CUT & FUSE INTERFACINGUsing the cut segments of fabric as a guide, cut out matching pieces of a medium weight fusible interfacing for each piece of fabric. (I used Décor Bond.)
If you can manage it, cut the interfacing a 1/4" smaller than the fabric to keep the bulk out of the seams.
|Cut interfacing for all twelve fabric pieces... (the tip of my tree is missing from this picture!)|
Fuse the interfacing to each corresponding piece of fabric. (I like to use pins to ensure that the interfacing doesn't slide out of place. Once I make a first pass with the iron, I remove the pins.)
|Fuse interfacing onto all fabric pieces...|
Pin all of the interfaced paired pieces with right sides together. If there is a print on the fabric that you want to match up from segment to segment, check to see that they are stacked together properly.
MAKE INDIVIDUAL SEGMENTSAs you can see, each segment is connected to the next via two strips of ribbon. (I will refer to the top triangle piece as segment #1, the next one as segment #2, etc.)
|The sewing part of this project consists of straight lines only...|
To accomplish this, each segment is sewn individually, with the bottom seam encasing the top end of the ribbon pieces. (When the segments are turned right side out through a gap left across the top seam, the bottom ends of the ribbons from the previous segment are then slipped between the fabric pieces and joined together during a topstitching process.)
Let's do this assembly line style and start with segment #1.
|Position the ribbon pieces...|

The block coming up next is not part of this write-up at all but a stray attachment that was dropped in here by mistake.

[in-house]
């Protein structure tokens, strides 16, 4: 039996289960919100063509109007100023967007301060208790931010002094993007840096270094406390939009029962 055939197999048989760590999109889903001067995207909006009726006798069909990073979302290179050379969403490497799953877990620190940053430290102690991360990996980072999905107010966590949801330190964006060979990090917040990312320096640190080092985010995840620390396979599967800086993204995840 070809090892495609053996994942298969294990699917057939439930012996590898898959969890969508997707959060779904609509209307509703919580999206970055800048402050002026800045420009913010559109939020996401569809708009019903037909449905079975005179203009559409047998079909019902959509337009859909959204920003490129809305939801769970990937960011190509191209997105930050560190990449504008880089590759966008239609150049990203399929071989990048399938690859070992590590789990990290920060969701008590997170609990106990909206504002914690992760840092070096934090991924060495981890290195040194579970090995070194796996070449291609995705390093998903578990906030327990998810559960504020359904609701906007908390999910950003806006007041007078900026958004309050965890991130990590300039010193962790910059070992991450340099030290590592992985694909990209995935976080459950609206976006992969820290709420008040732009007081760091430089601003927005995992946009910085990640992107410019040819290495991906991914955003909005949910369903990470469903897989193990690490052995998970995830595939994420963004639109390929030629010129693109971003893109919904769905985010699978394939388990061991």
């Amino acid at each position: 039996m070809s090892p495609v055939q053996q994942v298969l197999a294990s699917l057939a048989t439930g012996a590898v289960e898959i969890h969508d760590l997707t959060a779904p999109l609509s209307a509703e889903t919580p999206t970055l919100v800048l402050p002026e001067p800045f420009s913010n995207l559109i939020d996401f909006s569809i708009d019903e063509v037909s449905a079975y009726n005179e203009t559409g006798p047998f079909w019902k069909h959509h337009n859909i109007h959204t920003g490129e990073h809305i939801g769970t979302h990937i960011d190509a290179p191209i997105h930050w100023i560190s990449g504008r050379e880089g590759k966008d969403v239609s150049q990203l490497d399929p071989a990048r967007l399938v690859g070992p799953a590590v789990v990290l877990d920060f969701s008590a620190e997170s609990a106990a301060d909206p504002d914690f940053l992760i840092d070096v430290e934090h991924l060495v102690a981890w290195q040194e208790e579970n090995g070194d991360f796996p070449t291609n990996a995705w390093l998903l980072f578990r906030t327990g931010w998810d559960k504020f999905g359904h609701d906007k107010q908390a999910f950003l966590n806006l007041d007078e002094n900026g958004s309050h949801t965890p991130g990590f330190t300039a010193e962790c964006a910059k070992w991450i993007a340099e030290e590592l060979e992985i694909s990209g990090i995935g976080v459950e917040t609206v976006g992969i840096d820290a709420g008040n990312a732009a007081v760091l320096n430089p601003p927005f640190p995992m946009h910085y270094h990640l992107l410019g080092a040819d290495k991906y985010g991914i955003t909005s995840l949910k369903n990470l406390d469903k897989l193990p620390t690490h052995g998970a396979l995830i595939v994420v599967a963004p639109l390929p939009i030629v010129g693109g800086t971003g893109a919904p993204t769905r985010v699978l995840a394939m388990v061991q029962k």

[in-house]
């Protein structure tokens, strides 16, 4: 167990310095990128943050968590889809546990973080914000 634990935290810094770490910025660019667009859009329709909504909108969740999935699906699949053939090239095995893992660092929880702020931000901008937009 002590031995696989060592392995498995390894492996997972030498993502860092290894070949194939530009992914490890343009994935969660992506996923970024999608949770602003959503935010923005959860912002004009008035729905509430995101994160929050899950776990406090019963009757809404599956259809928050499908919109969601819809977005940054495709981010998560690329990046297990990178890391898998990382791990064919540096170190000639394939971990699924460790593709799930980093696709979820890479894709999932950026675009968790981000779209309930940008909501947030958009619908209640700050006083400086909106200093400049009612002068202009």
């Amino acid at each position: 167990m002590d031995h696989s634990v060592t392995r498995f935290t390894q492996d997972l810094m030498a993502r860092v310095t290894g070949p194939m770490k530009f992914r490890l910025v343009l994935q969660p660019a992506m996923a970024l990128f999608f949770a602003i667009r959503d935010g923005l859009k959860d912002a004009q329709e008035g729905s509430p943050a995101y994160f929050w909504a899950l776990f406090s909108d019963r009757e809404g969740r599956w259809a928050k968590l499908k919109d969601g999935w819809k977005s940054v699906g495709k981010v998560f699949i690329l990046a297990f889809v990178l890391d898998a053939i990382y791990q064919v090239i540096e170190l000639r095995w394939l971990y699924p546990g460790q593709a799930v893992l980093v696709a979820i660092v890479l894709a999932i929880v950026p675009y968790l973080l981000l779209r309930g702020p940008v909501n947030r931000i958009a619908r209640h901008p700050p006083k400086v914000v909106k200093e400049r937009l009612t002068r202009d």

Sandwich the ribbon pieces between the two fabric pieces as shown above, each one 1.5" in from the left and right sides. (By the way, your actual pieces of fabric may be a little wider or narrower than mine, depending on how it was cut.)
NOTE: Just an FYI... when the ribbon is placed right side up as shown, the fabric directly underneath it will be the back side of the finished tree. If you want to be able to display the finished tree on either side, double the length of the ribbons (i.e., to 4") and fold them in half before pinning here (with raw edges of ribbon matching the raw edge of the fabric).I often find it helpful to colour-code my pins. In the picture below, the turning gap is marked off with orange pins and the ribbon pieces are held together by green pins.
|My orange pins mark where I start and end my stitching...|
Retrieve the fabric for segment #2. For this one, the ribbons should be located 2" in from the left and right sides, as shown below.
|Place the ribbon 2" in from the outside on both edges for segment #2...|
For segments #3, #4 and #5 (note that segment #6 has no ribbons along the bottom), locate the ribbons 3" in from each side.
Once the ribbons are properly pinned in place, arrange the stacked segments back into the original triangular shape to determine the location of the turning gaps across the top. Each opening needs to be wide enough to accommodate the bottom ends of both ribbons from the previous piece. (The turning gap will therefore be quite wide on segment #6.)
|Include sufficient room to accommodate the ribbon ends when you mark the turning gap...|
Once again, the orange pins mark the beginning and end of the turning gap, and the green pins indicate where the ribbons are located.
|All pinned and ready for sewing!|
Once you have all of the important locations marked, add any other pins necessary so you can start sewing. Stitch around the perimeter of each stacked segment (apart from the turning gap, of course), using a 1/4" seam allowance.